”We face a crushing burden of debt. The debt will soon eclipse our entire economy, and grow to catastrophic levels in the years ahead.”
The debt referred to here by the Congressman is the accounting construct of the national debt subject to the limit, or the face value of the debt instruments the Government has yet to redeem. But just why the “burden of debt” is so crushing, or even a burden at all to you and I really needs to be explained carefully by Ryan and the other deficit hawks to the rest of us.
I don't see any public debt burden on myself or any American people at all either at present or in the future. Why? Because a burdensome debt is one that you and I will personally have to pay back, and we just won't ever have to pay the public debt of the US back from taxes that we are asked to pay to the Government. That is, we won't unless Congress and people who believe the things Mr. Ryan believes, decide to pay the debt by levying taxes, cutting Government spending, and running Government surpluses until it is paid. Read more about Ryan's Follies: A Crushing Burden of Public Debt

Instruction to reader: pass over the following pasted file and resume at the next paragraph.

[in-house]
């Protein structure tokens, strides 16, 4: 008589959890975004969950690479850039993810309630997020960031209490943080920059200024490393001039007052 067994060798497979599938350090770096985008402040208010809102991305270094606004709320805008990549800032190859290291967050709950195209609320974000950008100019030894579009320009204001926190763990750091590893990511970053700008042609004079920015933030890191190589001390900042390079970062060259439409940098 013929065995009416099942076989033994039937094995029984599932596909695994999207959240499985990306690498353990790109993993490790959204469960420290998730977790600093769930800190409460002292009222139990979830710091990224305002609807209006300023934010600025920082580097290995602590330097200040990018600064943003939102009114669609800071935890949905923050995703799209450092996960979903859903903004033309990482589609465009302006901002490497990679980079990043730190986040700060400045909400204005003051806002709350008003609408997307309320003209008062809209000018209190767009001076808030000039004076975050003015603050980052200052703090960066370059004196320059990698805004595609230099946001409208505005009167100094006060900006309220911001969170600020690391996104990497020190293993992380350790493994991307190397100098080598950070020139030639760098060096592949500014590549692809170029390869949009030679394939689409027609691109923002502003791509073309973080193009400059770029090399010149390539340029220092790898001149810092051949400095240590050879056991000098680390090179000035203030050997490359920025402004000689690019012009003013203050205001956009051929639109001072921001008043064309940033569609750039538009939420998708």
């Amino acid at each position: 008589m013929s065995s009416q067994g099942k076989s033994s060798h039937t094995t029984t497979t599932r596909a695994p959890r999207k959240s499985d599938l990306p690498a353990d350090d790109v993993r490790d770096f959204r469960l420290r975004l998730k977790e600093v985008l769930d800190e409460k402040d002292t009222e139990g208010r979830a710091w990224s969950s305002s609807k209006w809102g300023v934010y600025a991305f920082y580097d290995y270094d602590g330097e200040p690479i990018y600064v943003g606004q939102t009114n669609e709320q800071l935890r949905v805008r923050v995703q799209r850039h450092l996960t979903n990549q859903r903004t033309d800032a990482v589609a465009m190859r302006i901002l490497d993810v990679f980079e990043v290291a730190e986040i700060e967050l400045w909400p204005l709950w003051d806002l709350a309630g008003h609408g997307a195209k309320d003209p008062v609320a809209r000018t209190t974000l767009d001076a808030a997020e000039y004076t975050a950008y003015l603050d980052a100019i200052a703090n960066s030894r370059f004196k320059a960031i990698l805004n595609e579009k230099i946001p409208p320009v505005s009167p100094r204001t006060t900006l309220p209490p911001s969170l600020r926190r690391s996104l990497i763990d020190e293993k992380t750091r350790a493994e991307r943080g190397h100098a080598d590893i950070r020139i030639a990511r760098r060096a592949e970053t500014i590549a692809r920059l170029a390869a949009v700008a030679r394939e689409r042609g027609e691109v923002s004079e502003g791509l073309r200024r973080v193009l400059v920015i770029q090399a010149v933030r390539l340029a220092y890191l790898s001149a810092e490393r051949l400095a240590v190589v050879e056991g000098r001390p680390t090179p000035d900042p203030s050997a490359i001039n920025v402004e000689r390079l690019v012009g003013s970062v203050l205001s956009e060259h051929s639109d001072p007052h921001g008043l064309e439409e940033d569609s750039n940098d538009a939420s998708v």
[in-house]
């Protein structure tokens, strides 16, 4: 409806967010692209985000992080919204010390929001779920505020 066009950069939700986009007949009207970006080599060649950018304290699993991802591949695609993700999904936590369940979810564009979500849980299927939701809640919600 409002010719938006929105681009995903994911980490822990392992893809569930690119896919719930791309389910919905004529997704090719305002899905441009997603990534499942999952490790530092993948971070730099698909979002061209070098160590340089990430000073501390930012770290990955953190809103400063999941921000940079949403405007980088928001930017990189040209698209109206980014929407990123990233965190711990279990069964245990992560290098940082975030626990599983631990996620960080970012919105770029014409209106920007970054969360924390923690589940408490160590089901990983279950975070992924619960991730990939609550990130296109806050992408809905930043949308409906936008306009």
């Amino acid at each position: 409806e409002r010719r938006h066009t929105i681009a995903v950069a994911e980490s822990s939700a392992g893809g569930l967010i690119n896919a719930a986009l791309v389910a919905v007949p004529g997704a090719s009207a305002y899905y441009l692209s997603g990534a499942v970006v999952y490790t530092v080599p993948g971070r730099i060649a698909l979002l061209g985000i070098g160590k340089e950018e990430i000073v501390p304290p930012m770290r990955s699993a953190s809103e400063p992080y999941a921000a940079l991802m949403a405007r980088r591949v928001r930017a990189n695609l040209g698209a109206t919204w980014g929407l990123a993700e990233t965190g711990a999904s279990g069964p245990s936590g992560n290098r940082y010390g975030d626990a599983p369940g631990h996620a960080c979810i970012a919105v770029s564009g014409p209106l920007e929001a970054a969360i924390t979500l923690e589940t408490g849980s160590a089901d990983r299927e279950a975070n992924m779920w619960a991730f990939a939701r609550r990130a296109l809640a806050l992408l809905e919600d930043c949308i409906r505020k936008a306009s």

In my last two posts I reviewed the deficit reduction aspects of Paul Ryan's Republican response to the SOTU. But Ryan also placed considerable emphasis on the idea of “limited government” in his response. In this post, I want to evaluate what he had to say on this theme.
So I’d like to share with you the principles that guide us. They are anchored in the wisdom of the founders; in the spirit of the Declaration of Independence; and in the words of the American Constitution.
They have to do with the importance of limited government; and with the blessing of self-government. . . .
Here's Part Two of my textual analysis of the deficit reduction portion of Paul Ryan's Republican response to the SOTU.
Then the President and his party made matters even worse, by creating a new open-ended health care entitlement.
What we already know about the President’s health care law is this: Costs are going up, premiums are rising, and millions of people will lose the coverage they currently have. Job creation is being stifled by all of its taxes, penalties, mandates and fees.